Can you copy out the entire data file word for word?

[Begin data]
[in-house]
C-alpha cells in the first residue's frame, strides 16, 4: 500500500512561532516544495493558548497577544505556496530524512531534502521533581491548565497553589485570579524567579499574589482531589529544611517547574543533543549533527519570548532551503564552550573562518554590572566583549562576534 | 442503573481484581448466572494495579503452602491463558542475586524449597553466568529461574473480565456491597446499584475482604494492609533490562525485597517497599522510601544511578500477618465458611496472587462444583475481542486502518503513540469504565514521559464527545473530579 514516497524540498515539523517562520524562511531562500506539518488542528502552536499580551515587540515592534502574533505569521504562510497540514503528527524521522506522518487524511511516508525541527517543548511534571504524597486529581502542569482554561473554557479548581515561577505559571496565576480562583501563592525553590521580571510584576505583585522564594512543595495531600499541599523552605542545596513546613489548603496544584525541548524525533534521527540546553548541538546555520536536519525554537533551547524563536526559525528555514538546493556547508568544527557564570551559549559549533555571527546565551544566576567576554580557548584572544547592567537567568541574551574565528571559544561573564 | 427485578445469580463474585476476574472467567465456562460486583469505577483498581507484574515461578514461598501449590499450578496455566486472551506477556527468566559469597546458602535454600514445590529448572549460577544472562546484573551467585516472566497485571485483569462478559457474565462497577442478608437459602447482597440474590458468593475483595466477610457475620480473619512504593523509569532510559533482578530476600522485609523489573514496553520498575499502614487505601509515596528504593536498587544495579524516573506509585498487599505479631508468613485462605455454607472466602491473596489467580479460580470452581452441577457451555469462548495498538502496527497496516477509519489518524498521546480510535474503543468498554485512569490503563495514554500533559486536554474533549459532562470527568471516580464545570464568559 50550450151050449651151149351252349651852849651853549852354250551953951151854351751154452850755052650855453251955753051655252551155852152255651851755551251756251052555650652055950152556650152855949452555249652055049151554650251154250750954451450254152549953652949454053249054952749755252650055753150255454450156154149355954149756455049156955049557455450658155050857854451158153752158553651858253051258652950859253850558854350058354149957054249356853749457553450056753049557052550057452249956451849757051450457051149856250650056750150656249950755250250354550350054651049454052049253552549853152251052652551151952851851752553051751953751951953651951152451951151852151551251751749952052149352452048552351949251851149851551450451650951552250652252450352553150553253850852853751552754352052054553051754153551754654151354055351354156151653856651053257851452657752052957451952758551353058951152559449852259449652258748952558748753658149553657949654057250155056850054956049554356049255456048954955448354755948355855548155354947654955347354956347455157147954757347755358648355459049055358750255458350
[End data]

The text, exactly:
[in-house]
C-alpha cells in the first residue's frame, strides 16, 4: 500500500512561532516544495493558548497577544505556496530524512531534502521533581491548565497553589485570579524567579499574589482531589529544611517547574543533543549533527519570548532551503564552550573562518554590572566583549562576534 | 442503573481484581448466572494495579503452602491463558542475586524449597553466568529461574473480565456491597446499584475482604494492609533490562525485597517497599522510601544511578500477618465458611496472587462444583475481542486502518503513540469504565514521559464527545473530579 514516497524540498515539523517562520524562511531562500506539518488542528502552536499580551515587540515592534502574533505569521504562510497540514503528527524521522506522518487524511511516508525541527517543548511534571504524597486529581502542569482554561473554557479548581515561577505559571496565576480562583501563592525553590521580571510584576505583585522564594512543595495531600499541599523552605542545596513546613489548603496544584525541548524525533534521527540546553548541538546555520536536519525554537533551547524563536526559525528555514538546493556547508568544527557564570551559549559549533555571527546565551544566576567576554580557548584572544547592567537567568541574551574565528571559544561573564 | 427485578445469580463474585476476574472467567465456562460486583469505577483498581507484574515461578514461598501449590499450578496455566486472551506477556527468566559469597546458602535454600514445590529448572549460577544472562546484573551467585516472566497485571485483569462478559457474565462497577442478608437459602447482597440474590458468593475483595466477610457475620480473619512504593523509569532510559533482578530476600522485609523489573514496553520498575499502614487505601509515596528504593536498587544495579524516573506509585498487599505479631508468613485462605455454607472466602491473596489467580479460580470452581452441577457451555469462548495498538502496527497496516477509519489518524498521546480510535474503543468498554485512569490503563495514554500533559486536554474533549459532562470527568471516580464545570464568559 50550450151050449651151149351252349651852849651853549852354250551953951151854351751154452850755052650855453251955753051655252551155852152255651851755551251756251052555650652055950152556650152855949452555249652055049151554650251154250750954451450254152549953652949454053249054952749755252650055753150255454450156154149355954149756455049156955049557455450658155050857854451158153752158553651858253051258652950859253850558854350058354149957054249356853749457553450056753049557052550057452249956451849757051450457051149856250650056750150656249950755250250354550350054651049454052049253552549853152251052652551151952851851752553051751953751951953651951152451951151852151551251751749952052149352452048552351949251851149851551450451650951552250652252450352553150553253850852853751552754352052054553051754153551754654151354055351354156151653856651053257851452657752052957451952758551353058951152559449852259449652258748952558748753658149553657949654057250155056850054956049554356049255456048954955448354755948355855548155354947654955347354956347455157147954757347755358648355459049055358750255458350